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BRIClab Residencies / BRICxHOME /

Bernarda’s Daughters (work-in-progress)

Bernarda’s Daughters (work-in-progress) is an exploration of private and public grief that asks when, where, what, and whom do we mourn.




Free w/ RSVP


Virtual Event
647 Black Lives Matter Plaza
Wherever You Are, NY 11111
United States
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Photo: Wenxuan Xue

It’s summer in Flatbush and the Abellard sisters are in the heat of mourning their father, their neighborhood, and what they thought they knew about their lives. Flames in the forms of desire, longing, and family secrets slowly burn in their mother’s housewhere it seems there is no one to cool itin this play inspired by Federico García Lorca's "The House of Bernarda Alba," with poetic and literary cues from Kamau Braithwaite, Louise Glück, Mary Ruefle, Toni Morrison, and more. An exploration of private and public grief, Bernarda’s Daughters (work-in-progress) asks when, where, what, and whom do we mourn.

For her BRIClab residency, Diane Exavier worked with director Dominique Rider and other collaborators to interrogate where grief resides in our bodies, in our sounds, in the streets we traverse daily. How does grief make survival possible? How do we live with grief in this city that has absorbed and witnessed the mourning of its countless inhabitants? What might we learn from these daughters, sisters, women who seem trapped in their grief, in their mother’s house, in a city that will no longer hold or see them? How can we use our voices to prepare for the emergencies of grief (and joy)? Bernarda’s Daughters explores all of these questions and more while also experimenting with modes of storytelling that celebrate the aural. This work-in-progress is being shared at BRIClab in anticipation of a full length audio play presentation as part of Off Stage at The New Group, a new venture featuring theatrical expressions in different media.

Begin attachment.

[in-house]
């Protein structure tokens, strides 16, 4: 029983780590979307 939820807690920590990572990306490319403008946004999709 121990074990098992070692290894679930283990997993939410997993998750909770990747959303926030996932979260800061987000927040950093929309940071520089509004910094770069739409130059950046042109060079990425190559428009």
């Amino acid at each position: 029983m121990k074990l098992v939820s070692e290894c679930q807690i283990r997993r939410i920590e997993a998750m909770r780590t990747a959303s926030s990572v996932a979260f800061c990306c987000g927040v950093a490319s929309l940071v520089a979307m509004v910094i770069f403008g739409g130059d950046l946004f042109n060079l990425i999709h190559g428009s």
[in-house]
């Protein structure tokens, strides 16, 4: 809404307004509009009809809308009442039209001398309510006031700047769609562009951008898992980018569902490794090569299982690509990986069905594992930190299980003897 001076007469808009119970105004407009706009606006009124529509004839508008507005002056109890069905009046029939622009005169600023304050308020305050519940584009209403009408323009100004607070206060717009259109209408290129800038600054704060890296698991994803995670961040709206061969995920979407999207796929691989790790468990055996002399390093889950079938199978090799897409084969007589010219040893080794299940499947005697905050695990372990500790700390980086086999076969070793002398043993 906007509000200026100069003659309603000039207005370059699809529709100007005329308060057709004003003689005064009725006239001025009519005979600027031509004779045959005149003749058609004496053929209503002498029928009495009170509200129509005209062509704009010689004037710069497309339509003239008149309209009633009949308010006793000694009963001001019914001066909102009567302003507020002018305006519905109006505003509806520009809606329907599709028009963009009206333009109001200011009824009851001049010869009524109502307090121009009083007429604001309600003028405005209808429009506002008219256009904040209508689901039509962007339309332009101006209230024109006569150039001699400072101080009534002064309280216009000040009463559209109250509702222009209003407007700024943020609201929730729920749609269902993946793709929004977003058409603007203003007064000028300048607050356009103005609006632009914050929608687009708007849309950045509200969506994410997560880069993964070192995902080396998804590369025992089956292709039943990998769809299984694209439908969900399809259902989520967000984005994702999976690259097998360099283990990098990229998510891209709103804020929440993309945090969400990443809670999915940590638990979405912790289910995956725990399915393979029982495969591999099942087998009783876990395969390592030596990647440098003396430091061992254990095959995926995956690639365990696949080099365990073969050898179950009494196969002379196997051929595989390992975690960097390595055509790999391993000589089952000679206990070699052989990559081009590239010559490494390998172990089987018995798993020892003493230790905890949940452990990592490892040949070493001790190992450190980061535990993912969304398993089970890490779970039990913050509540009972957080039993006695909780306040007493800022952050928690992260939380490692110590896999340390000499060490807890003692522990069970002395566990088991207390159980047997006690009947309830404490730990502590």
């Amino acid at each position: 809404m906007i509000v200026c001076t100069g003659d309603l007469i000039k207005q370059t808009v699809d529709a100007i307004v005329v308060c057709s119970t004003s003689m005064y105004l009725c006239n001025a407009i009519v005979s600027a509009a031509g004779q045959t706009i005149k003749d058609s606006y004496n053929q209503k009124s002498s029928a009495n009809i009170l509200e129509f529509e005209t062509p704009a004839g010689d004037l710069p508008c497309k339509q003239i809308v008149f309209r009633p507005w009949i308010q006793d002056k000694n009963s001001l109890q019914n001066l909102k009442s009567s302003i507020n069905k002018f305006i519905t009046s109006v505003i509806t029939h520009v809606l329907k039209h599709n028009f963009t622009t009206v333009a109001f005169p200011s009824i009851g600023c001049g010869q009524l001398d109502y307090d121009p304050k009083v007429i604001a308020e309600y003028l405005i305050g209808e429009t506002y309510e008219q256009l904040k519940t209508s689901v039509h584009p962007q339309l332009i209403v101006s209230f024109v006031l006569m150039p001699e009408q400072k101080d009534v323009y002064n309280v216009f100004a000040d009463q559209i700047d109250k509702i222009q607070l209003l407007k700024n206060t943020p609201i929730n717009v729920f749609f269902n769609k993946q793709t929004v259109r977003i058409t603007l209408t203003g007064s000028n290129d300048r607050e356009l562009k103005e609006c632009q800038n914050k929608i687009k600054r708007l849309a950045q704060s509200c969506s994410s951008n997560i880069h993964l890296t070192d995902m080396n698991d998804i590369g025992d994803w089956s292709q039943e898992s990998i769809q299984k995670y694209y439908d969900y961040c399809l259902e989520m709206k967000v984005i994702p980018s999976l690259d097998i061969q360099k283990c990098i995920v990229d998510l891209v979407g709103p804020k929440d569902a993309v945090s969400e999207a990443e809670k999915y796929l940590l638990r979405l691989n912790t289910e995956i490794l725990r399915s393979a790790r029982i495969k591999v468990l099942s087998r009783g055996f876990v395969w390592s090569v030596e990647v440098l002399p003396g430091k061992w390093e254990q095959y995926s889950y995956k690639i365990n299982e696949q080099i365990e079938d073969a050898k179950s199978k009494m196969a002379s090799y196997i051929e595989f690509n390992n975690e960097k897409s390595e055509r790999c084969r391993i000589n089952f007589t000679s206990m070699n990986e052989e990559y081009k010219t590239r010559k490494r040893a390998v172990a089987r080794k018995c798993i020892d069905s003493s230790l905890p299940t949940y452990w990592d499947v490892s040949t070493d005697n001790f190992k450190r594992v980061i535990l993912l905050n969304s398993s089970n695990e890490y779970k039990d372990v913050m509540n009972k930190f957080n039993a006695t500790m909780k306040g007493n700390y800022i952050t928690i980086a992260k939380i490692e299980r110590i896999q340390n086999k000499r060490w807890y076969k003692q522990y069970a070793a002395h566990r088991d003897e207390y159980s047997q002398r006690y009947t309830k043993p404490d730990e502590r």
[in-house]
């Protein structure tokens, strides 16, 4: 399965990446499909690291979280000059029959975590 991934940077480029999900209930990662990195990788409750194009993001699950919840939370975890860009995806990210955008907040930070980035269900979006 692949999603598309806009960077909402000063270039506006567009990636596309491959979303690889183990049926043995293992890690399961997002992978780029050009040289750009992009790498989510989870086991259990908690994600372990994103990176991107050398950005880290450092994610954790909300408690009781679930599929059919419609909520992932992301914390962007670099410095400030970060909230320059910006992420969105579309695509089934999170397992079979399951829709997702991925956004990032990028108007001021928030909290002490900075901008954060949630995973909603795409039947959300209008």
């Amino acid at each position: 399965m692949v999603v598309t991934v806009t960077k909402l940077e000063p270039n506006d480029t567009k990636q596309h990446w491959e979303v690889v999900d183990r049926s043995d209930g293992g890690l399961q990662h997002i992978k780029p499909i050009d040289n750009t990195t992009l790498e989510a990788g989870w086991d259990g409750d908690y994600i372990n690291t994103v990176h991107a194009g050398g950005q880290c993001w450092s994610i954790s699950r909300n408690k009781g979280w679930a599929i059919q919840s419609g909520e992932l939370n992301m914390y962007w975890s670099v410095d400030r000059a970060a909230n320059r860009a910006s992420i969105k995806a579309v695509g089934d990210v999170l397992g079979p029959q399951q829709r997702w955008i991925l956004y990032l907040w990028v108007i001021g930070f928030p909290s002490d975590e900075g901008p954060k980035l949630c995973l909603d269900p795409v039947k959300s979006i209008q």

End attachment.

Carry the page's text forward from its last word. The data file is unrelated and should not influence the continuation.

Writer: Diane Exavier
Director: Dominique Rider

Diane Exavier is a Brooklyn-based writer, theatermaker, and educator who creates performances, public programs, and games that invite audiences to participate in a theater that rejects passive reception. With a point of departure located in Caribbean Diaspora, Diane explores what she calls the 4L’s: love, loss, legacy, and land. Intersecting performance and poetry, her work has been presented at Haiti Cultural Exchange, Sibiu's International Theater Festival in Romania, Bowery Poetry Club, Dixon Place, and more. Her writing appears in "The Atlas Review" and "The Racial Imaginary: Writers on Race in the Life of the Mind," amongst other publications. Her play Good Blood received a 2017 Kilroys List Honorable Mention.

Dominique Rider is a director and dramaturg based in Brooklyn, New York. They believe in l[i/o]ving like it is the end of the world. Dominique’s work is concerned with answering the question: “What is a world unmade by slavery?” They have worked as a director and collaborator at The New Group, BRIClab, NYU, Ensemble Studio Theatre, The Haiti Cultural Exchange, MCC, The Old Globe, The Lark, Soho Rep, The Atlantic, The Bushwick Starr, Clubbed Thumb, Long Wharf, Flux Theatre Ensemble, WP, and The Movement Theatre Company. They are the director in residence for the National Black Theatre through 2021, a 2019 NAMT directing observer, and an inaugural member of Roundabout Theatre Company’s Directing Group.

BRIClab is a multi-disciplinary residency program created to advance opportunities for visual artists, performers, and media makers.

This newly reimagined program offers emerging and mid-career artists essential resources, mentorships, and opportunities to share their work. The residency aims to build a stronger and more diverse artistic community in Brooklyn by supporting long term growth and fostering relationships across disciplines.

The program's four tracks are Contemporary ArtFilm + TVPerforming Arts, and Video Art. Each track offers unique resources designed to meet the needs of varied artistic practices. Residents receive additional financial support, mentorship, skills-based learning opportunities, and documentation of their work. In-progress public programs (virtual and later live) will take place from September 2020 through June of 2021.

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